Way to do cheap properties Conveyancing
The book was jointly published with the advisory and accountancy firm KPMG and aims to bring the industry out of the dark before the new tax system takes effect on July 1 2000. Property Council of Australia National President Carol Schwartz said the GST would change the way the industry does business. “Whether you’re a property developer, financier or manager, the ramifications of the GST to business are wide-ranging and significant,” Ms Schwartz said.

€œThe GST will affect lease arrangements, rents, body corporate fees, negative gearing as well as property development financing, dividends and trust distributions, just to name a few. “As the peak industry body in the property sector, we have a duty of care to our members to ensure the transition to the new tax system is as smooth as possible.
There’s an alarmingly low level of business preparation for the GST, despite the magnitude of the changes. We want the property sector fully equipped to handle the new tax regime.” Ms Schwartz said the book was part of an unprecedented campaign to educate the industry about the GST and its effect on business. Property Conveyancers has many years of experience assisting property investors with their conveyancing and other legal related matters. “Since November last year the Property Council has released a preliminary information booklet about the GST, hosted several forums with tax experts to discuss the changes and published numerous editorials in our Property Australia magazine,” Ms Schwartz said.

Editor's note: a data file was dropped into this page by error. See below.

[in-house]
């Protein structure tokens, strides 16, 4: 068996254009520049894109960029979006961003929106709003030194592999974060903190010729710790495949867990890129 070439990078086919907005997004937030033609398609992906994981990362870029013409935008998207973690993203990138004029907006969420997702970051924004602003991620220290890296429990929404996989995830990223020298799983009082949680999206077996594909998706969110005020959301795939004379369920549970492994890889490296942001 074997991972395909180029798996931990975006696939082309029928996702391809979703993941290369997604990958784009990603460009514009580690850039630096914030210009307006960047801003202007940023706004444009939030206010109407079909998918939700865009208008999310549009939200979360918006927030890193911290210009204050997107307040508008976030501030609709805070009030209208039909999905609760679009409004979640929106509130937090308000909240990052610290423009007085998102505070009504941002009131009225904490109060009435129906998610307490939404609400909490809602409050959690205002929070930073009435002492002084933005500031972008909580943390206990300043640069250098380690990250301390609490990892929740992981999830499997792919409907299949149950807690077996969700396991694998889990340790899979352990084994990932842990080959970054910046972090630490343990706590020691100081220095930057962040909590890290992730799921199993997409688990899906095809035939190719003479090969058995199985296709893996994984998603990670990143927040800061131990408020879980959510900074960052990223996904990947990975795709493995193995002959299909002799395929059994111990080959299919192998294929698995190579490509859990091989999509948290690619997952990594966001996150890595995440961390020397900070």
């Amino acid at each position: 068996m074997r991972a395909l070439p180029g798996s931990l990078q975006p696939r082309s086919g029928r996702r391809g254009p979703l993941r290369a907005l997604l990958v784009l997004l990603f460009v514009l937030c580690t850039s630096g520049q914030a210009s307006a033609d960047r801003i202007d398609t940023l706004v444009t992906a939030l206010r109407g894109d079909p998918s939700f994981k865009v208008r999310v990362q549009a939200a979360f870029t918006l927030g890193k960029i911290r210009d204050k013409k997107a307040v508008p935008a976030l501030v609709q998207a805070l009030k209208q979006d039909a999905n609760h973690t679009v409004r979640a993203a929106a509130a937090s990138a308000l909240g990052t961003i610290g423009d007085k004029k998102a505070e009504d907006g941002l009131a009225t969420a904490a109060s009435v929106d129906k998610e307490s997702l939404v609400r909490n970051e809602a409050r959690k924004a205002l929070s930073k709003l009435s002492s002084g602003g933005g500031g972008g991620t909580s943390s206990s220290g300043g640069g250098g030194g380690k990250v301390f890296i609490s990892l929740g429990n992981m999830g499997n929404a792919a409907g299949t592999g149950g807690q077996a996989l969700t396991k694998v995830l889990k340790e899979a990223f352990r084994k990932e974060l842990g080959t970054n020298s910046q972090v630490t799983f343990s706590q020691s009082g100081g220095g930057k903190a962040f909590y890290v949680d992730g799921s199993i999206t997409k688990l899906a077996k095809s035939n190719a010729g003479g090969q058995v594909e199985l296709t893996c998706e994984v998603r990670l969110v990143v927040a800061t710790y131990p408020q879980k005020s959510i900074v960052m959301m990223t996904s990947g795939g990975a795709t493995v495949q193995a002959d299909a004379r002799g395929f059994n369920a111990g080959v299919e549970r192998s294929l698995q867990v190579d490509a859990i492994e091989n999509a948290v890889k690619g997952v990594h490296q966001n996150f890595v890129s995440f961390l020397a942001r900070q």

This is the next step of our business education program.” The book can be purchased from the Property Council. The proposed sale of a further $188 million of Commonwealth property ended one of the most radical changes in public policy since Federation.
Mr Verwer said the Federal Government had reached the end of a four-year program of selling their commercial property assets, a policy first proposed by the Property Council in 1996 and subsequently adopted by the incoming Howard Government. “We submitted a plan in 1996 to the then Liberal Opposition which proposed the privatisation of all non-core property assets and the contracting out of the management of those assets,” Mr Verwer said.